Fifty truck drivers were individualized and matched to 191 controls. The median year of diagnosis of HIV infection was 1998 (range = 1987–2008). The numbers of truck drivers and controls, respectively, were 21 and 78 for center 1, 15 and 60 for center 2, eight and 29 for center 3, and six and 24 for center 4. The mean (SD) age was 42.4 (9.8) years for truck drivers and 37.7 (10.9) years for controls (P = 0.007). The mean CD4 cell count (cells/μl, SD) at the time of diagnosis was 217 (205) for truck drivers and 411 (280) for controls (P < 0.0001). The route of transmission was heterosexual for 34 truck drivers (68.0%) and for 65 controls (34.0%) (P < 0.0001). The frequency of diagnosis at AIDS stage was significantly higher for truck drivers than for controls: 18% (36.0%) versus 26% (13.6%) respectively, with an odds ratio (OR) of 3.6 and 95% confidence interval (CI) of 1.8–7.3, P = 0.0003. Using a multivariate logistic regression analysis, the relationship between truck drivers and diagnosis at AIDS stage remained statistically significant [adjusted OR (AOR) = 2.8, 95% CI = 1.3–6.1, P = 0.009] adjusting for age (AOR for a 10-year increase in age = 1.8, 95% CI = 1.3–2.5, P = 0.0006), heterosexual route of transmission (nonsignificant) and center (nonsignificant). Nine truck drivers (18.0%) and 12 controls (6.3%) died during the follow-up. As shown in Fig. 1, survival was also significantly lower among truck drivers than among controls [hazard ratio (HR) = 3.0, 95% CI = 1.3–7.1, P = 0.01 by the log-rank test]. Using a Cox model, truck drivers remained a risk factor for death (HR adjusted = 2.6, 95% CI = 1.1–6.3, P = 0.03), adjustments were made according to age (adjusted HR for a 10-year increase = 1.7, 95% CI = 1.1–2.6, P = 0.001).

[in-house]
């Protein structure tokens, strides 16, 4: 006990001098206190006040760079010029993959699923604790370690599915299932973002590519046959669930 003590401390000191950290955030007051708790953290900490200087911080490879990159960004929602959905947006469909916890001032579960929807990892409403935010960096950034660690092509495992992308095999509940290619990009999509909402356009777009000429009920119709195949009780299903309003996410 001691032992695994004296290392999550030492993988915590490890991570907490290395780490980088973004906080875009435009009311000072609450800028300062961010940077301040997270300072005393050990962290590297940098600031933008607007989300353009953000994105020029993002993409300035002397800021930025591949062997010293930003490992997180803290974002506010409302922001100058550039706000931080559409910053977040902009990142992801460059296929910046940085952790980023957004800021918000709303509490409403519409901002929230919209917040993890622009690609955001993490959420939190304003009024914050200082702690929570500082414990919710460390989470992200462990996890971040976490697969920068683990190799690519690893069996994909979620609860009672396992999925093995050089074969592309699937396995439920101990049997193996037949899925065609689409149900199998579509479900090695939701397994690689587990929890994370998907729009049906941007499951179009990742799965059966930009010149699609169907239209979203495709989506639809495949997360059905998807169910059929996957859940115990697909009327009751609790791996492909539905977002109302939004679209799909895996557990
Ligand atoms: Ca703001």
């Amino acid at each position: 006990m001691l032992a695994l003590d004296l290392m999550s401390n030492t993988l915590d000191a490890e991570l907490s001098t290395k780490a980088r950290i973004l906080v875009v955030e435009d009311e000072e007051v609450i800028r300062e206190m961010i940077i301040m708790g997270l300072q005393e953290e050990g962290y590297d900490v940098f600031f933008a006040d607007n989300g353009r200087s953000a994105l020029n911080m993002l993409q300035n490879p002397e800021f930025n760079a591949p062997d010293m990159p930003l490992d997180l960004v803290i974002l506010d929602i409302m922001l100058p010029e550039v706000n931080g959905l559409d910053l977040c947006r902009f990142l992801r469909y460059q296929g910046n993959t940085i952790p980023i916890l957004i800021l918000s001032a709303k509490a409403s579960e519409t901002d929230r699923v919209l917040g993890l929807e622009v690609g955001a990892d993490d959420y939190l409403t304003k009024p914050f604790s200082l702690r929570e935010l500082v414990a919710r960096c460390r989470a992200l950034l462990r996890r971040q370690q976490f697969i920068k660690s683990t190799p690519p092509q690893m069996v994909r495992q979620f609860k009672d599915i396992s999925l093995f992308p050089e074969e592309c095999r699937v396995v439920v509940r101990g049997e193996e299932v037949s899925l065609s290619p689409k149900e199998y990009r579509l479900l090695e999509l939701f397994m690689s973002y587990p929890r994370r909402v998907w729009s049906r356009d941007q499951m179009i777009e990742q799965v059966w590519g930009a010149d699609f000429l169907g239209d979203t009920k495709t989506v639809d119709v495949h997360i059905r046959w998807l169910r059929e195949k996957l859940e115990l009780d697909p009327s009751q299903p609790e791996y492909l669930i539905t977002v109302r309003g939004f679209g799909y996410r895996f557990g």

To our knowledge, our study is the first to identify a relationship between truck drivers, late diagnosis of HIV infection and lower survival rate in industrialized countries.
There are several limitations to our study. Although we found a statistically significant relationship between truck drivers and late diagnosis, the number of events analyzed was small. Furthermore, causes of death are not known.
Truck driving is a profession known to have a high-risk behavior and a high prevalence of HIV infection in developing countries [7–12]. Its possible role in the propagation of the epidemic has also been pointed out . Recently, in the USA, a qualitative investigation on behavior has revealed the existence of high-risk conduct that exposes truck drivers to potential HIV infection; of note is traveling long distances and being away from home for long periods . There are no data available on prevalence of HIV infection in this group in industrialized countries. However, one must bear in mind that risk factors for late diagnosis of HIV infection cannot be considered as risk factors for HIV infection per se.